A few years later, I met AT Ariyaratne, a senior member of the Administrative Service and when I told him that I had last served as the GA at Matara he spoke of a special assignment he got in 1978 when he worked as a Deputy Commissioner of Cooperative Development. He had been assigned to proceed to Morawaka to inspect Coop Crayon and somehow find fault with Sumanapala Dahanayake the Member of Parliament who in his capacity as the President of the Morawaka Coop union handled Coop Crayon.  Coop Crayon was at that time in full swing with islandwide sales and was easily the flagship industry of the DDCP. The Government wanted Coop Crayon discredited and to also find fault with Sumanapala for him to get punished. Ariyaratne told me that he had spent days inspecting and auditing and could only report that Coop Crayon was a very successful cooperative industry, with all books kept in perfect order. Sumanapala was saved from a sojourn in the gallows. Ariyaratne was not an officer who would stoop to create evidence to put a person into trouble at the bidding of someone in authority.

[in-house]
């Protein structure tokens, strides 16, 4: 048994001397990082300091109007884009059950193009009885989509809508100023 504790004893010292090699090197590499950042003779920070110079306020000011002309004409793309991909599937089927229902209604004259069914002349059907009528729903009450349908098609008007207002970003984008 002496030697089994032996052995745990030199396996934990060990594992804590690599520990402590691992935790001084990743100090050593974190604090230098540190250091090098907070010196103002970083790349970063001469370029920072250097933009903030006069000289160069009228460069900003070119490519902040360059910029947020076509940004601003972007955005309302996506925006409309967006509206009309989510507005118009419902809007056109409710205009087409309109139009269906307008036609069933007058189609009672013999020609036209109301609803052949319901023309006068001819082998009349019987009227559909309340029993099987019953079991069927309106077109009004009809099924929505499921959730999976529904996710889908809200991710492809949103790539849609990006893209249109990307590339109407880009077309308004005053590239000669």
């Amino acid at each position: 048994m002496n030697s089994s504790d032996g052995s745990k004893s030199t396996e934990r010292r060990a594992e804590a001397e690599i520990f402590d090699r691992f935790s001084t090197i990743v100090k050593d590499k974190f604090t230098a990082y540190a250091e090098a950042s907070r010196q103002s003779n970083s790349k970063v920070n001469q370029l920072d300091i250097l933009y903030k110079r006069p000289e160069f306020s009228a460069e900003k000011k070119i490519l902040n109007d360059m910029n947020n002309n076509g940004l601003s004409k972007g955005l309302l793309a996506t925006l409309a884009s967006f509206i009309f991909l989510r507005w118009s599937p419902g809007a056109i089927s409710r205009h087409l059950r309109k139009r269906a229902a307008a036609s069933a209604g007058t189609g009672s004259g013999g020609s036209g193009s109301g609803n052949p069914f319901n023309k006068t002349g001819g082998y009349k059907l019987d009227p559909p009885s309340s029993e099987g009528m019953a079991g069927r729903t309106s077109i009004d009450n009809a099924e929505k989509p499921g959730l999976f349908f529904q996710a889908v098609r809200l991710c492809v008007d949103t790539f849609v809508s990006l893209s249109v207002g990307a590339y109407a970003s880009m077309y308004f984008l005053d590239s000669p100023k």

In order to get foreign loans, the UNP caved in and destroyed all that we had created to bring about youth employment. The Matara Boatyard where youths built seaworthy inboard motorboats- some 40 every year and earned good incomes was scrapped and the valuable machinery was neglected, sold and also left in the scrap heap. Coop Crayon was stopped. All other industries and agricultural farms were stopped and a few hundred youths lost their jobs. Getting loans was the priority, and the UNP Government did not care whether youths who earned a living were destined to the realm of poverty. The aim was to satisfy the IMF. The IMF barked orders to be carried out.